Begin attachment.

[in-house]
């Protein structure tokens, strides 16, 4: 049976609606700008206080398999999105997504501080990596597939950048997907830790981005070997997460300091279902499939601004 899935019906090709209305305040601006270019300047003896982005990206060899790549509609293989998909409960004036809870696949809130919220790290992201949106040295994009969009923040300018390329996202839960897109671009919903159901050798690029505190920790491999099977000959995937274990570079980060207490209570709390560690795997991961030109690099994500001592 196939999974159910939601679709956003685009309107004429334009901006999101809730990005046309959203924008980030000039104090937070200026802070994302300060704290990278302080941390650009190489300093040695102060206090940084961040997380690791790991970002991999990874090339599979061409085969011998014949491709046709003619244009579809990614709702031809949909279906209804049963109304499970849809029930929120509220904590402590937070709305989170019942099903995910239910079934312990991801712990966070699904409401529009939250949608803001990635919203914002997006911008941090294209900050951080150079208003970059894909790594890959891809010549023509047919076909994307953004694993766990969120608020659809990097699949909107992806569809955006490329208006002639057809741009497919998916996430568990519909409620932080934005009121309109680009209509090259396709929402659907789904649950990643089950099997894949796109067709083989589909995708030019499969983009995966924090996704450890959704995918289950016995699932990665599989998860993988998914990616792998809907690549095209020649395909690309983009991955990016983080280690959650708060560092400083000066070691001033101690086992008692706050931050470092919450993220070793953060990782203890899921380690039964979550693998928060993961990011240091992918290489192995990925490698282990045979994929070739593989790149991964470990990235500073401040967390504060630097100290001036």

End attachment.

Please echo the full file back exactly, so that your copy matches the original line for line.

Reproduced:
[in-house]
């Protein structure tokens, strides 16, 4: 049976609606700008206080398999999105997504501080990596597939950048997907830790981005070997997460300091279902499939601004 899935019906090709209305305040601006270019300047003896982005990206060899790549509609293989998909409960004036809870696949809130919220790290992201949106040295994009969009923040300018390329996202839960897109671009919903159901050798690029505190920790491999099977000959995937274990570079980060207490209570709390560690795997991961030109690099994500001592 196939999974159910939601679709956003685009309107004429334009901006999101809730990005046309959203924008980030000039104090937070200026802070994302300060704290990278302080941390650009190489300093040695102060206090940084961040997380690791790991970002991999990874090339599979061409085969011998014949491709046709003619244009579809990614709702031809949909279906209804049963109304499970849809029930929120509220904590402590937070709305989170019942099903995910239910079934312990991801712990966070699904409401529009939250949608803001990635919203914002997006911008941090294209900050951080150079208003970059894909790594890959891809010549023509047919076909994307953004694993766990969120608020659809990097699949909107992806569809955006490329208006002639057809741009497919998916996430568990519909409620932080934005009121309109680009209509090259396709929402659907789904649950990643089950099997894949796109067709083989589909995708030019499969983009995966924090996704450890959704995918289950016995699932990665599989998860993988998914990616792998809907690549095209020649395909690309983009991955990016983080280690959650708060560092400083000066070691001033101690086992008692706050931050470092919450993220070793953060990782203890899921380690039964979550693998928060993961990011240091992918290489192995990925490698282990045979994929070739593989790149991964470990990235500073401040967390504060630097100290001036």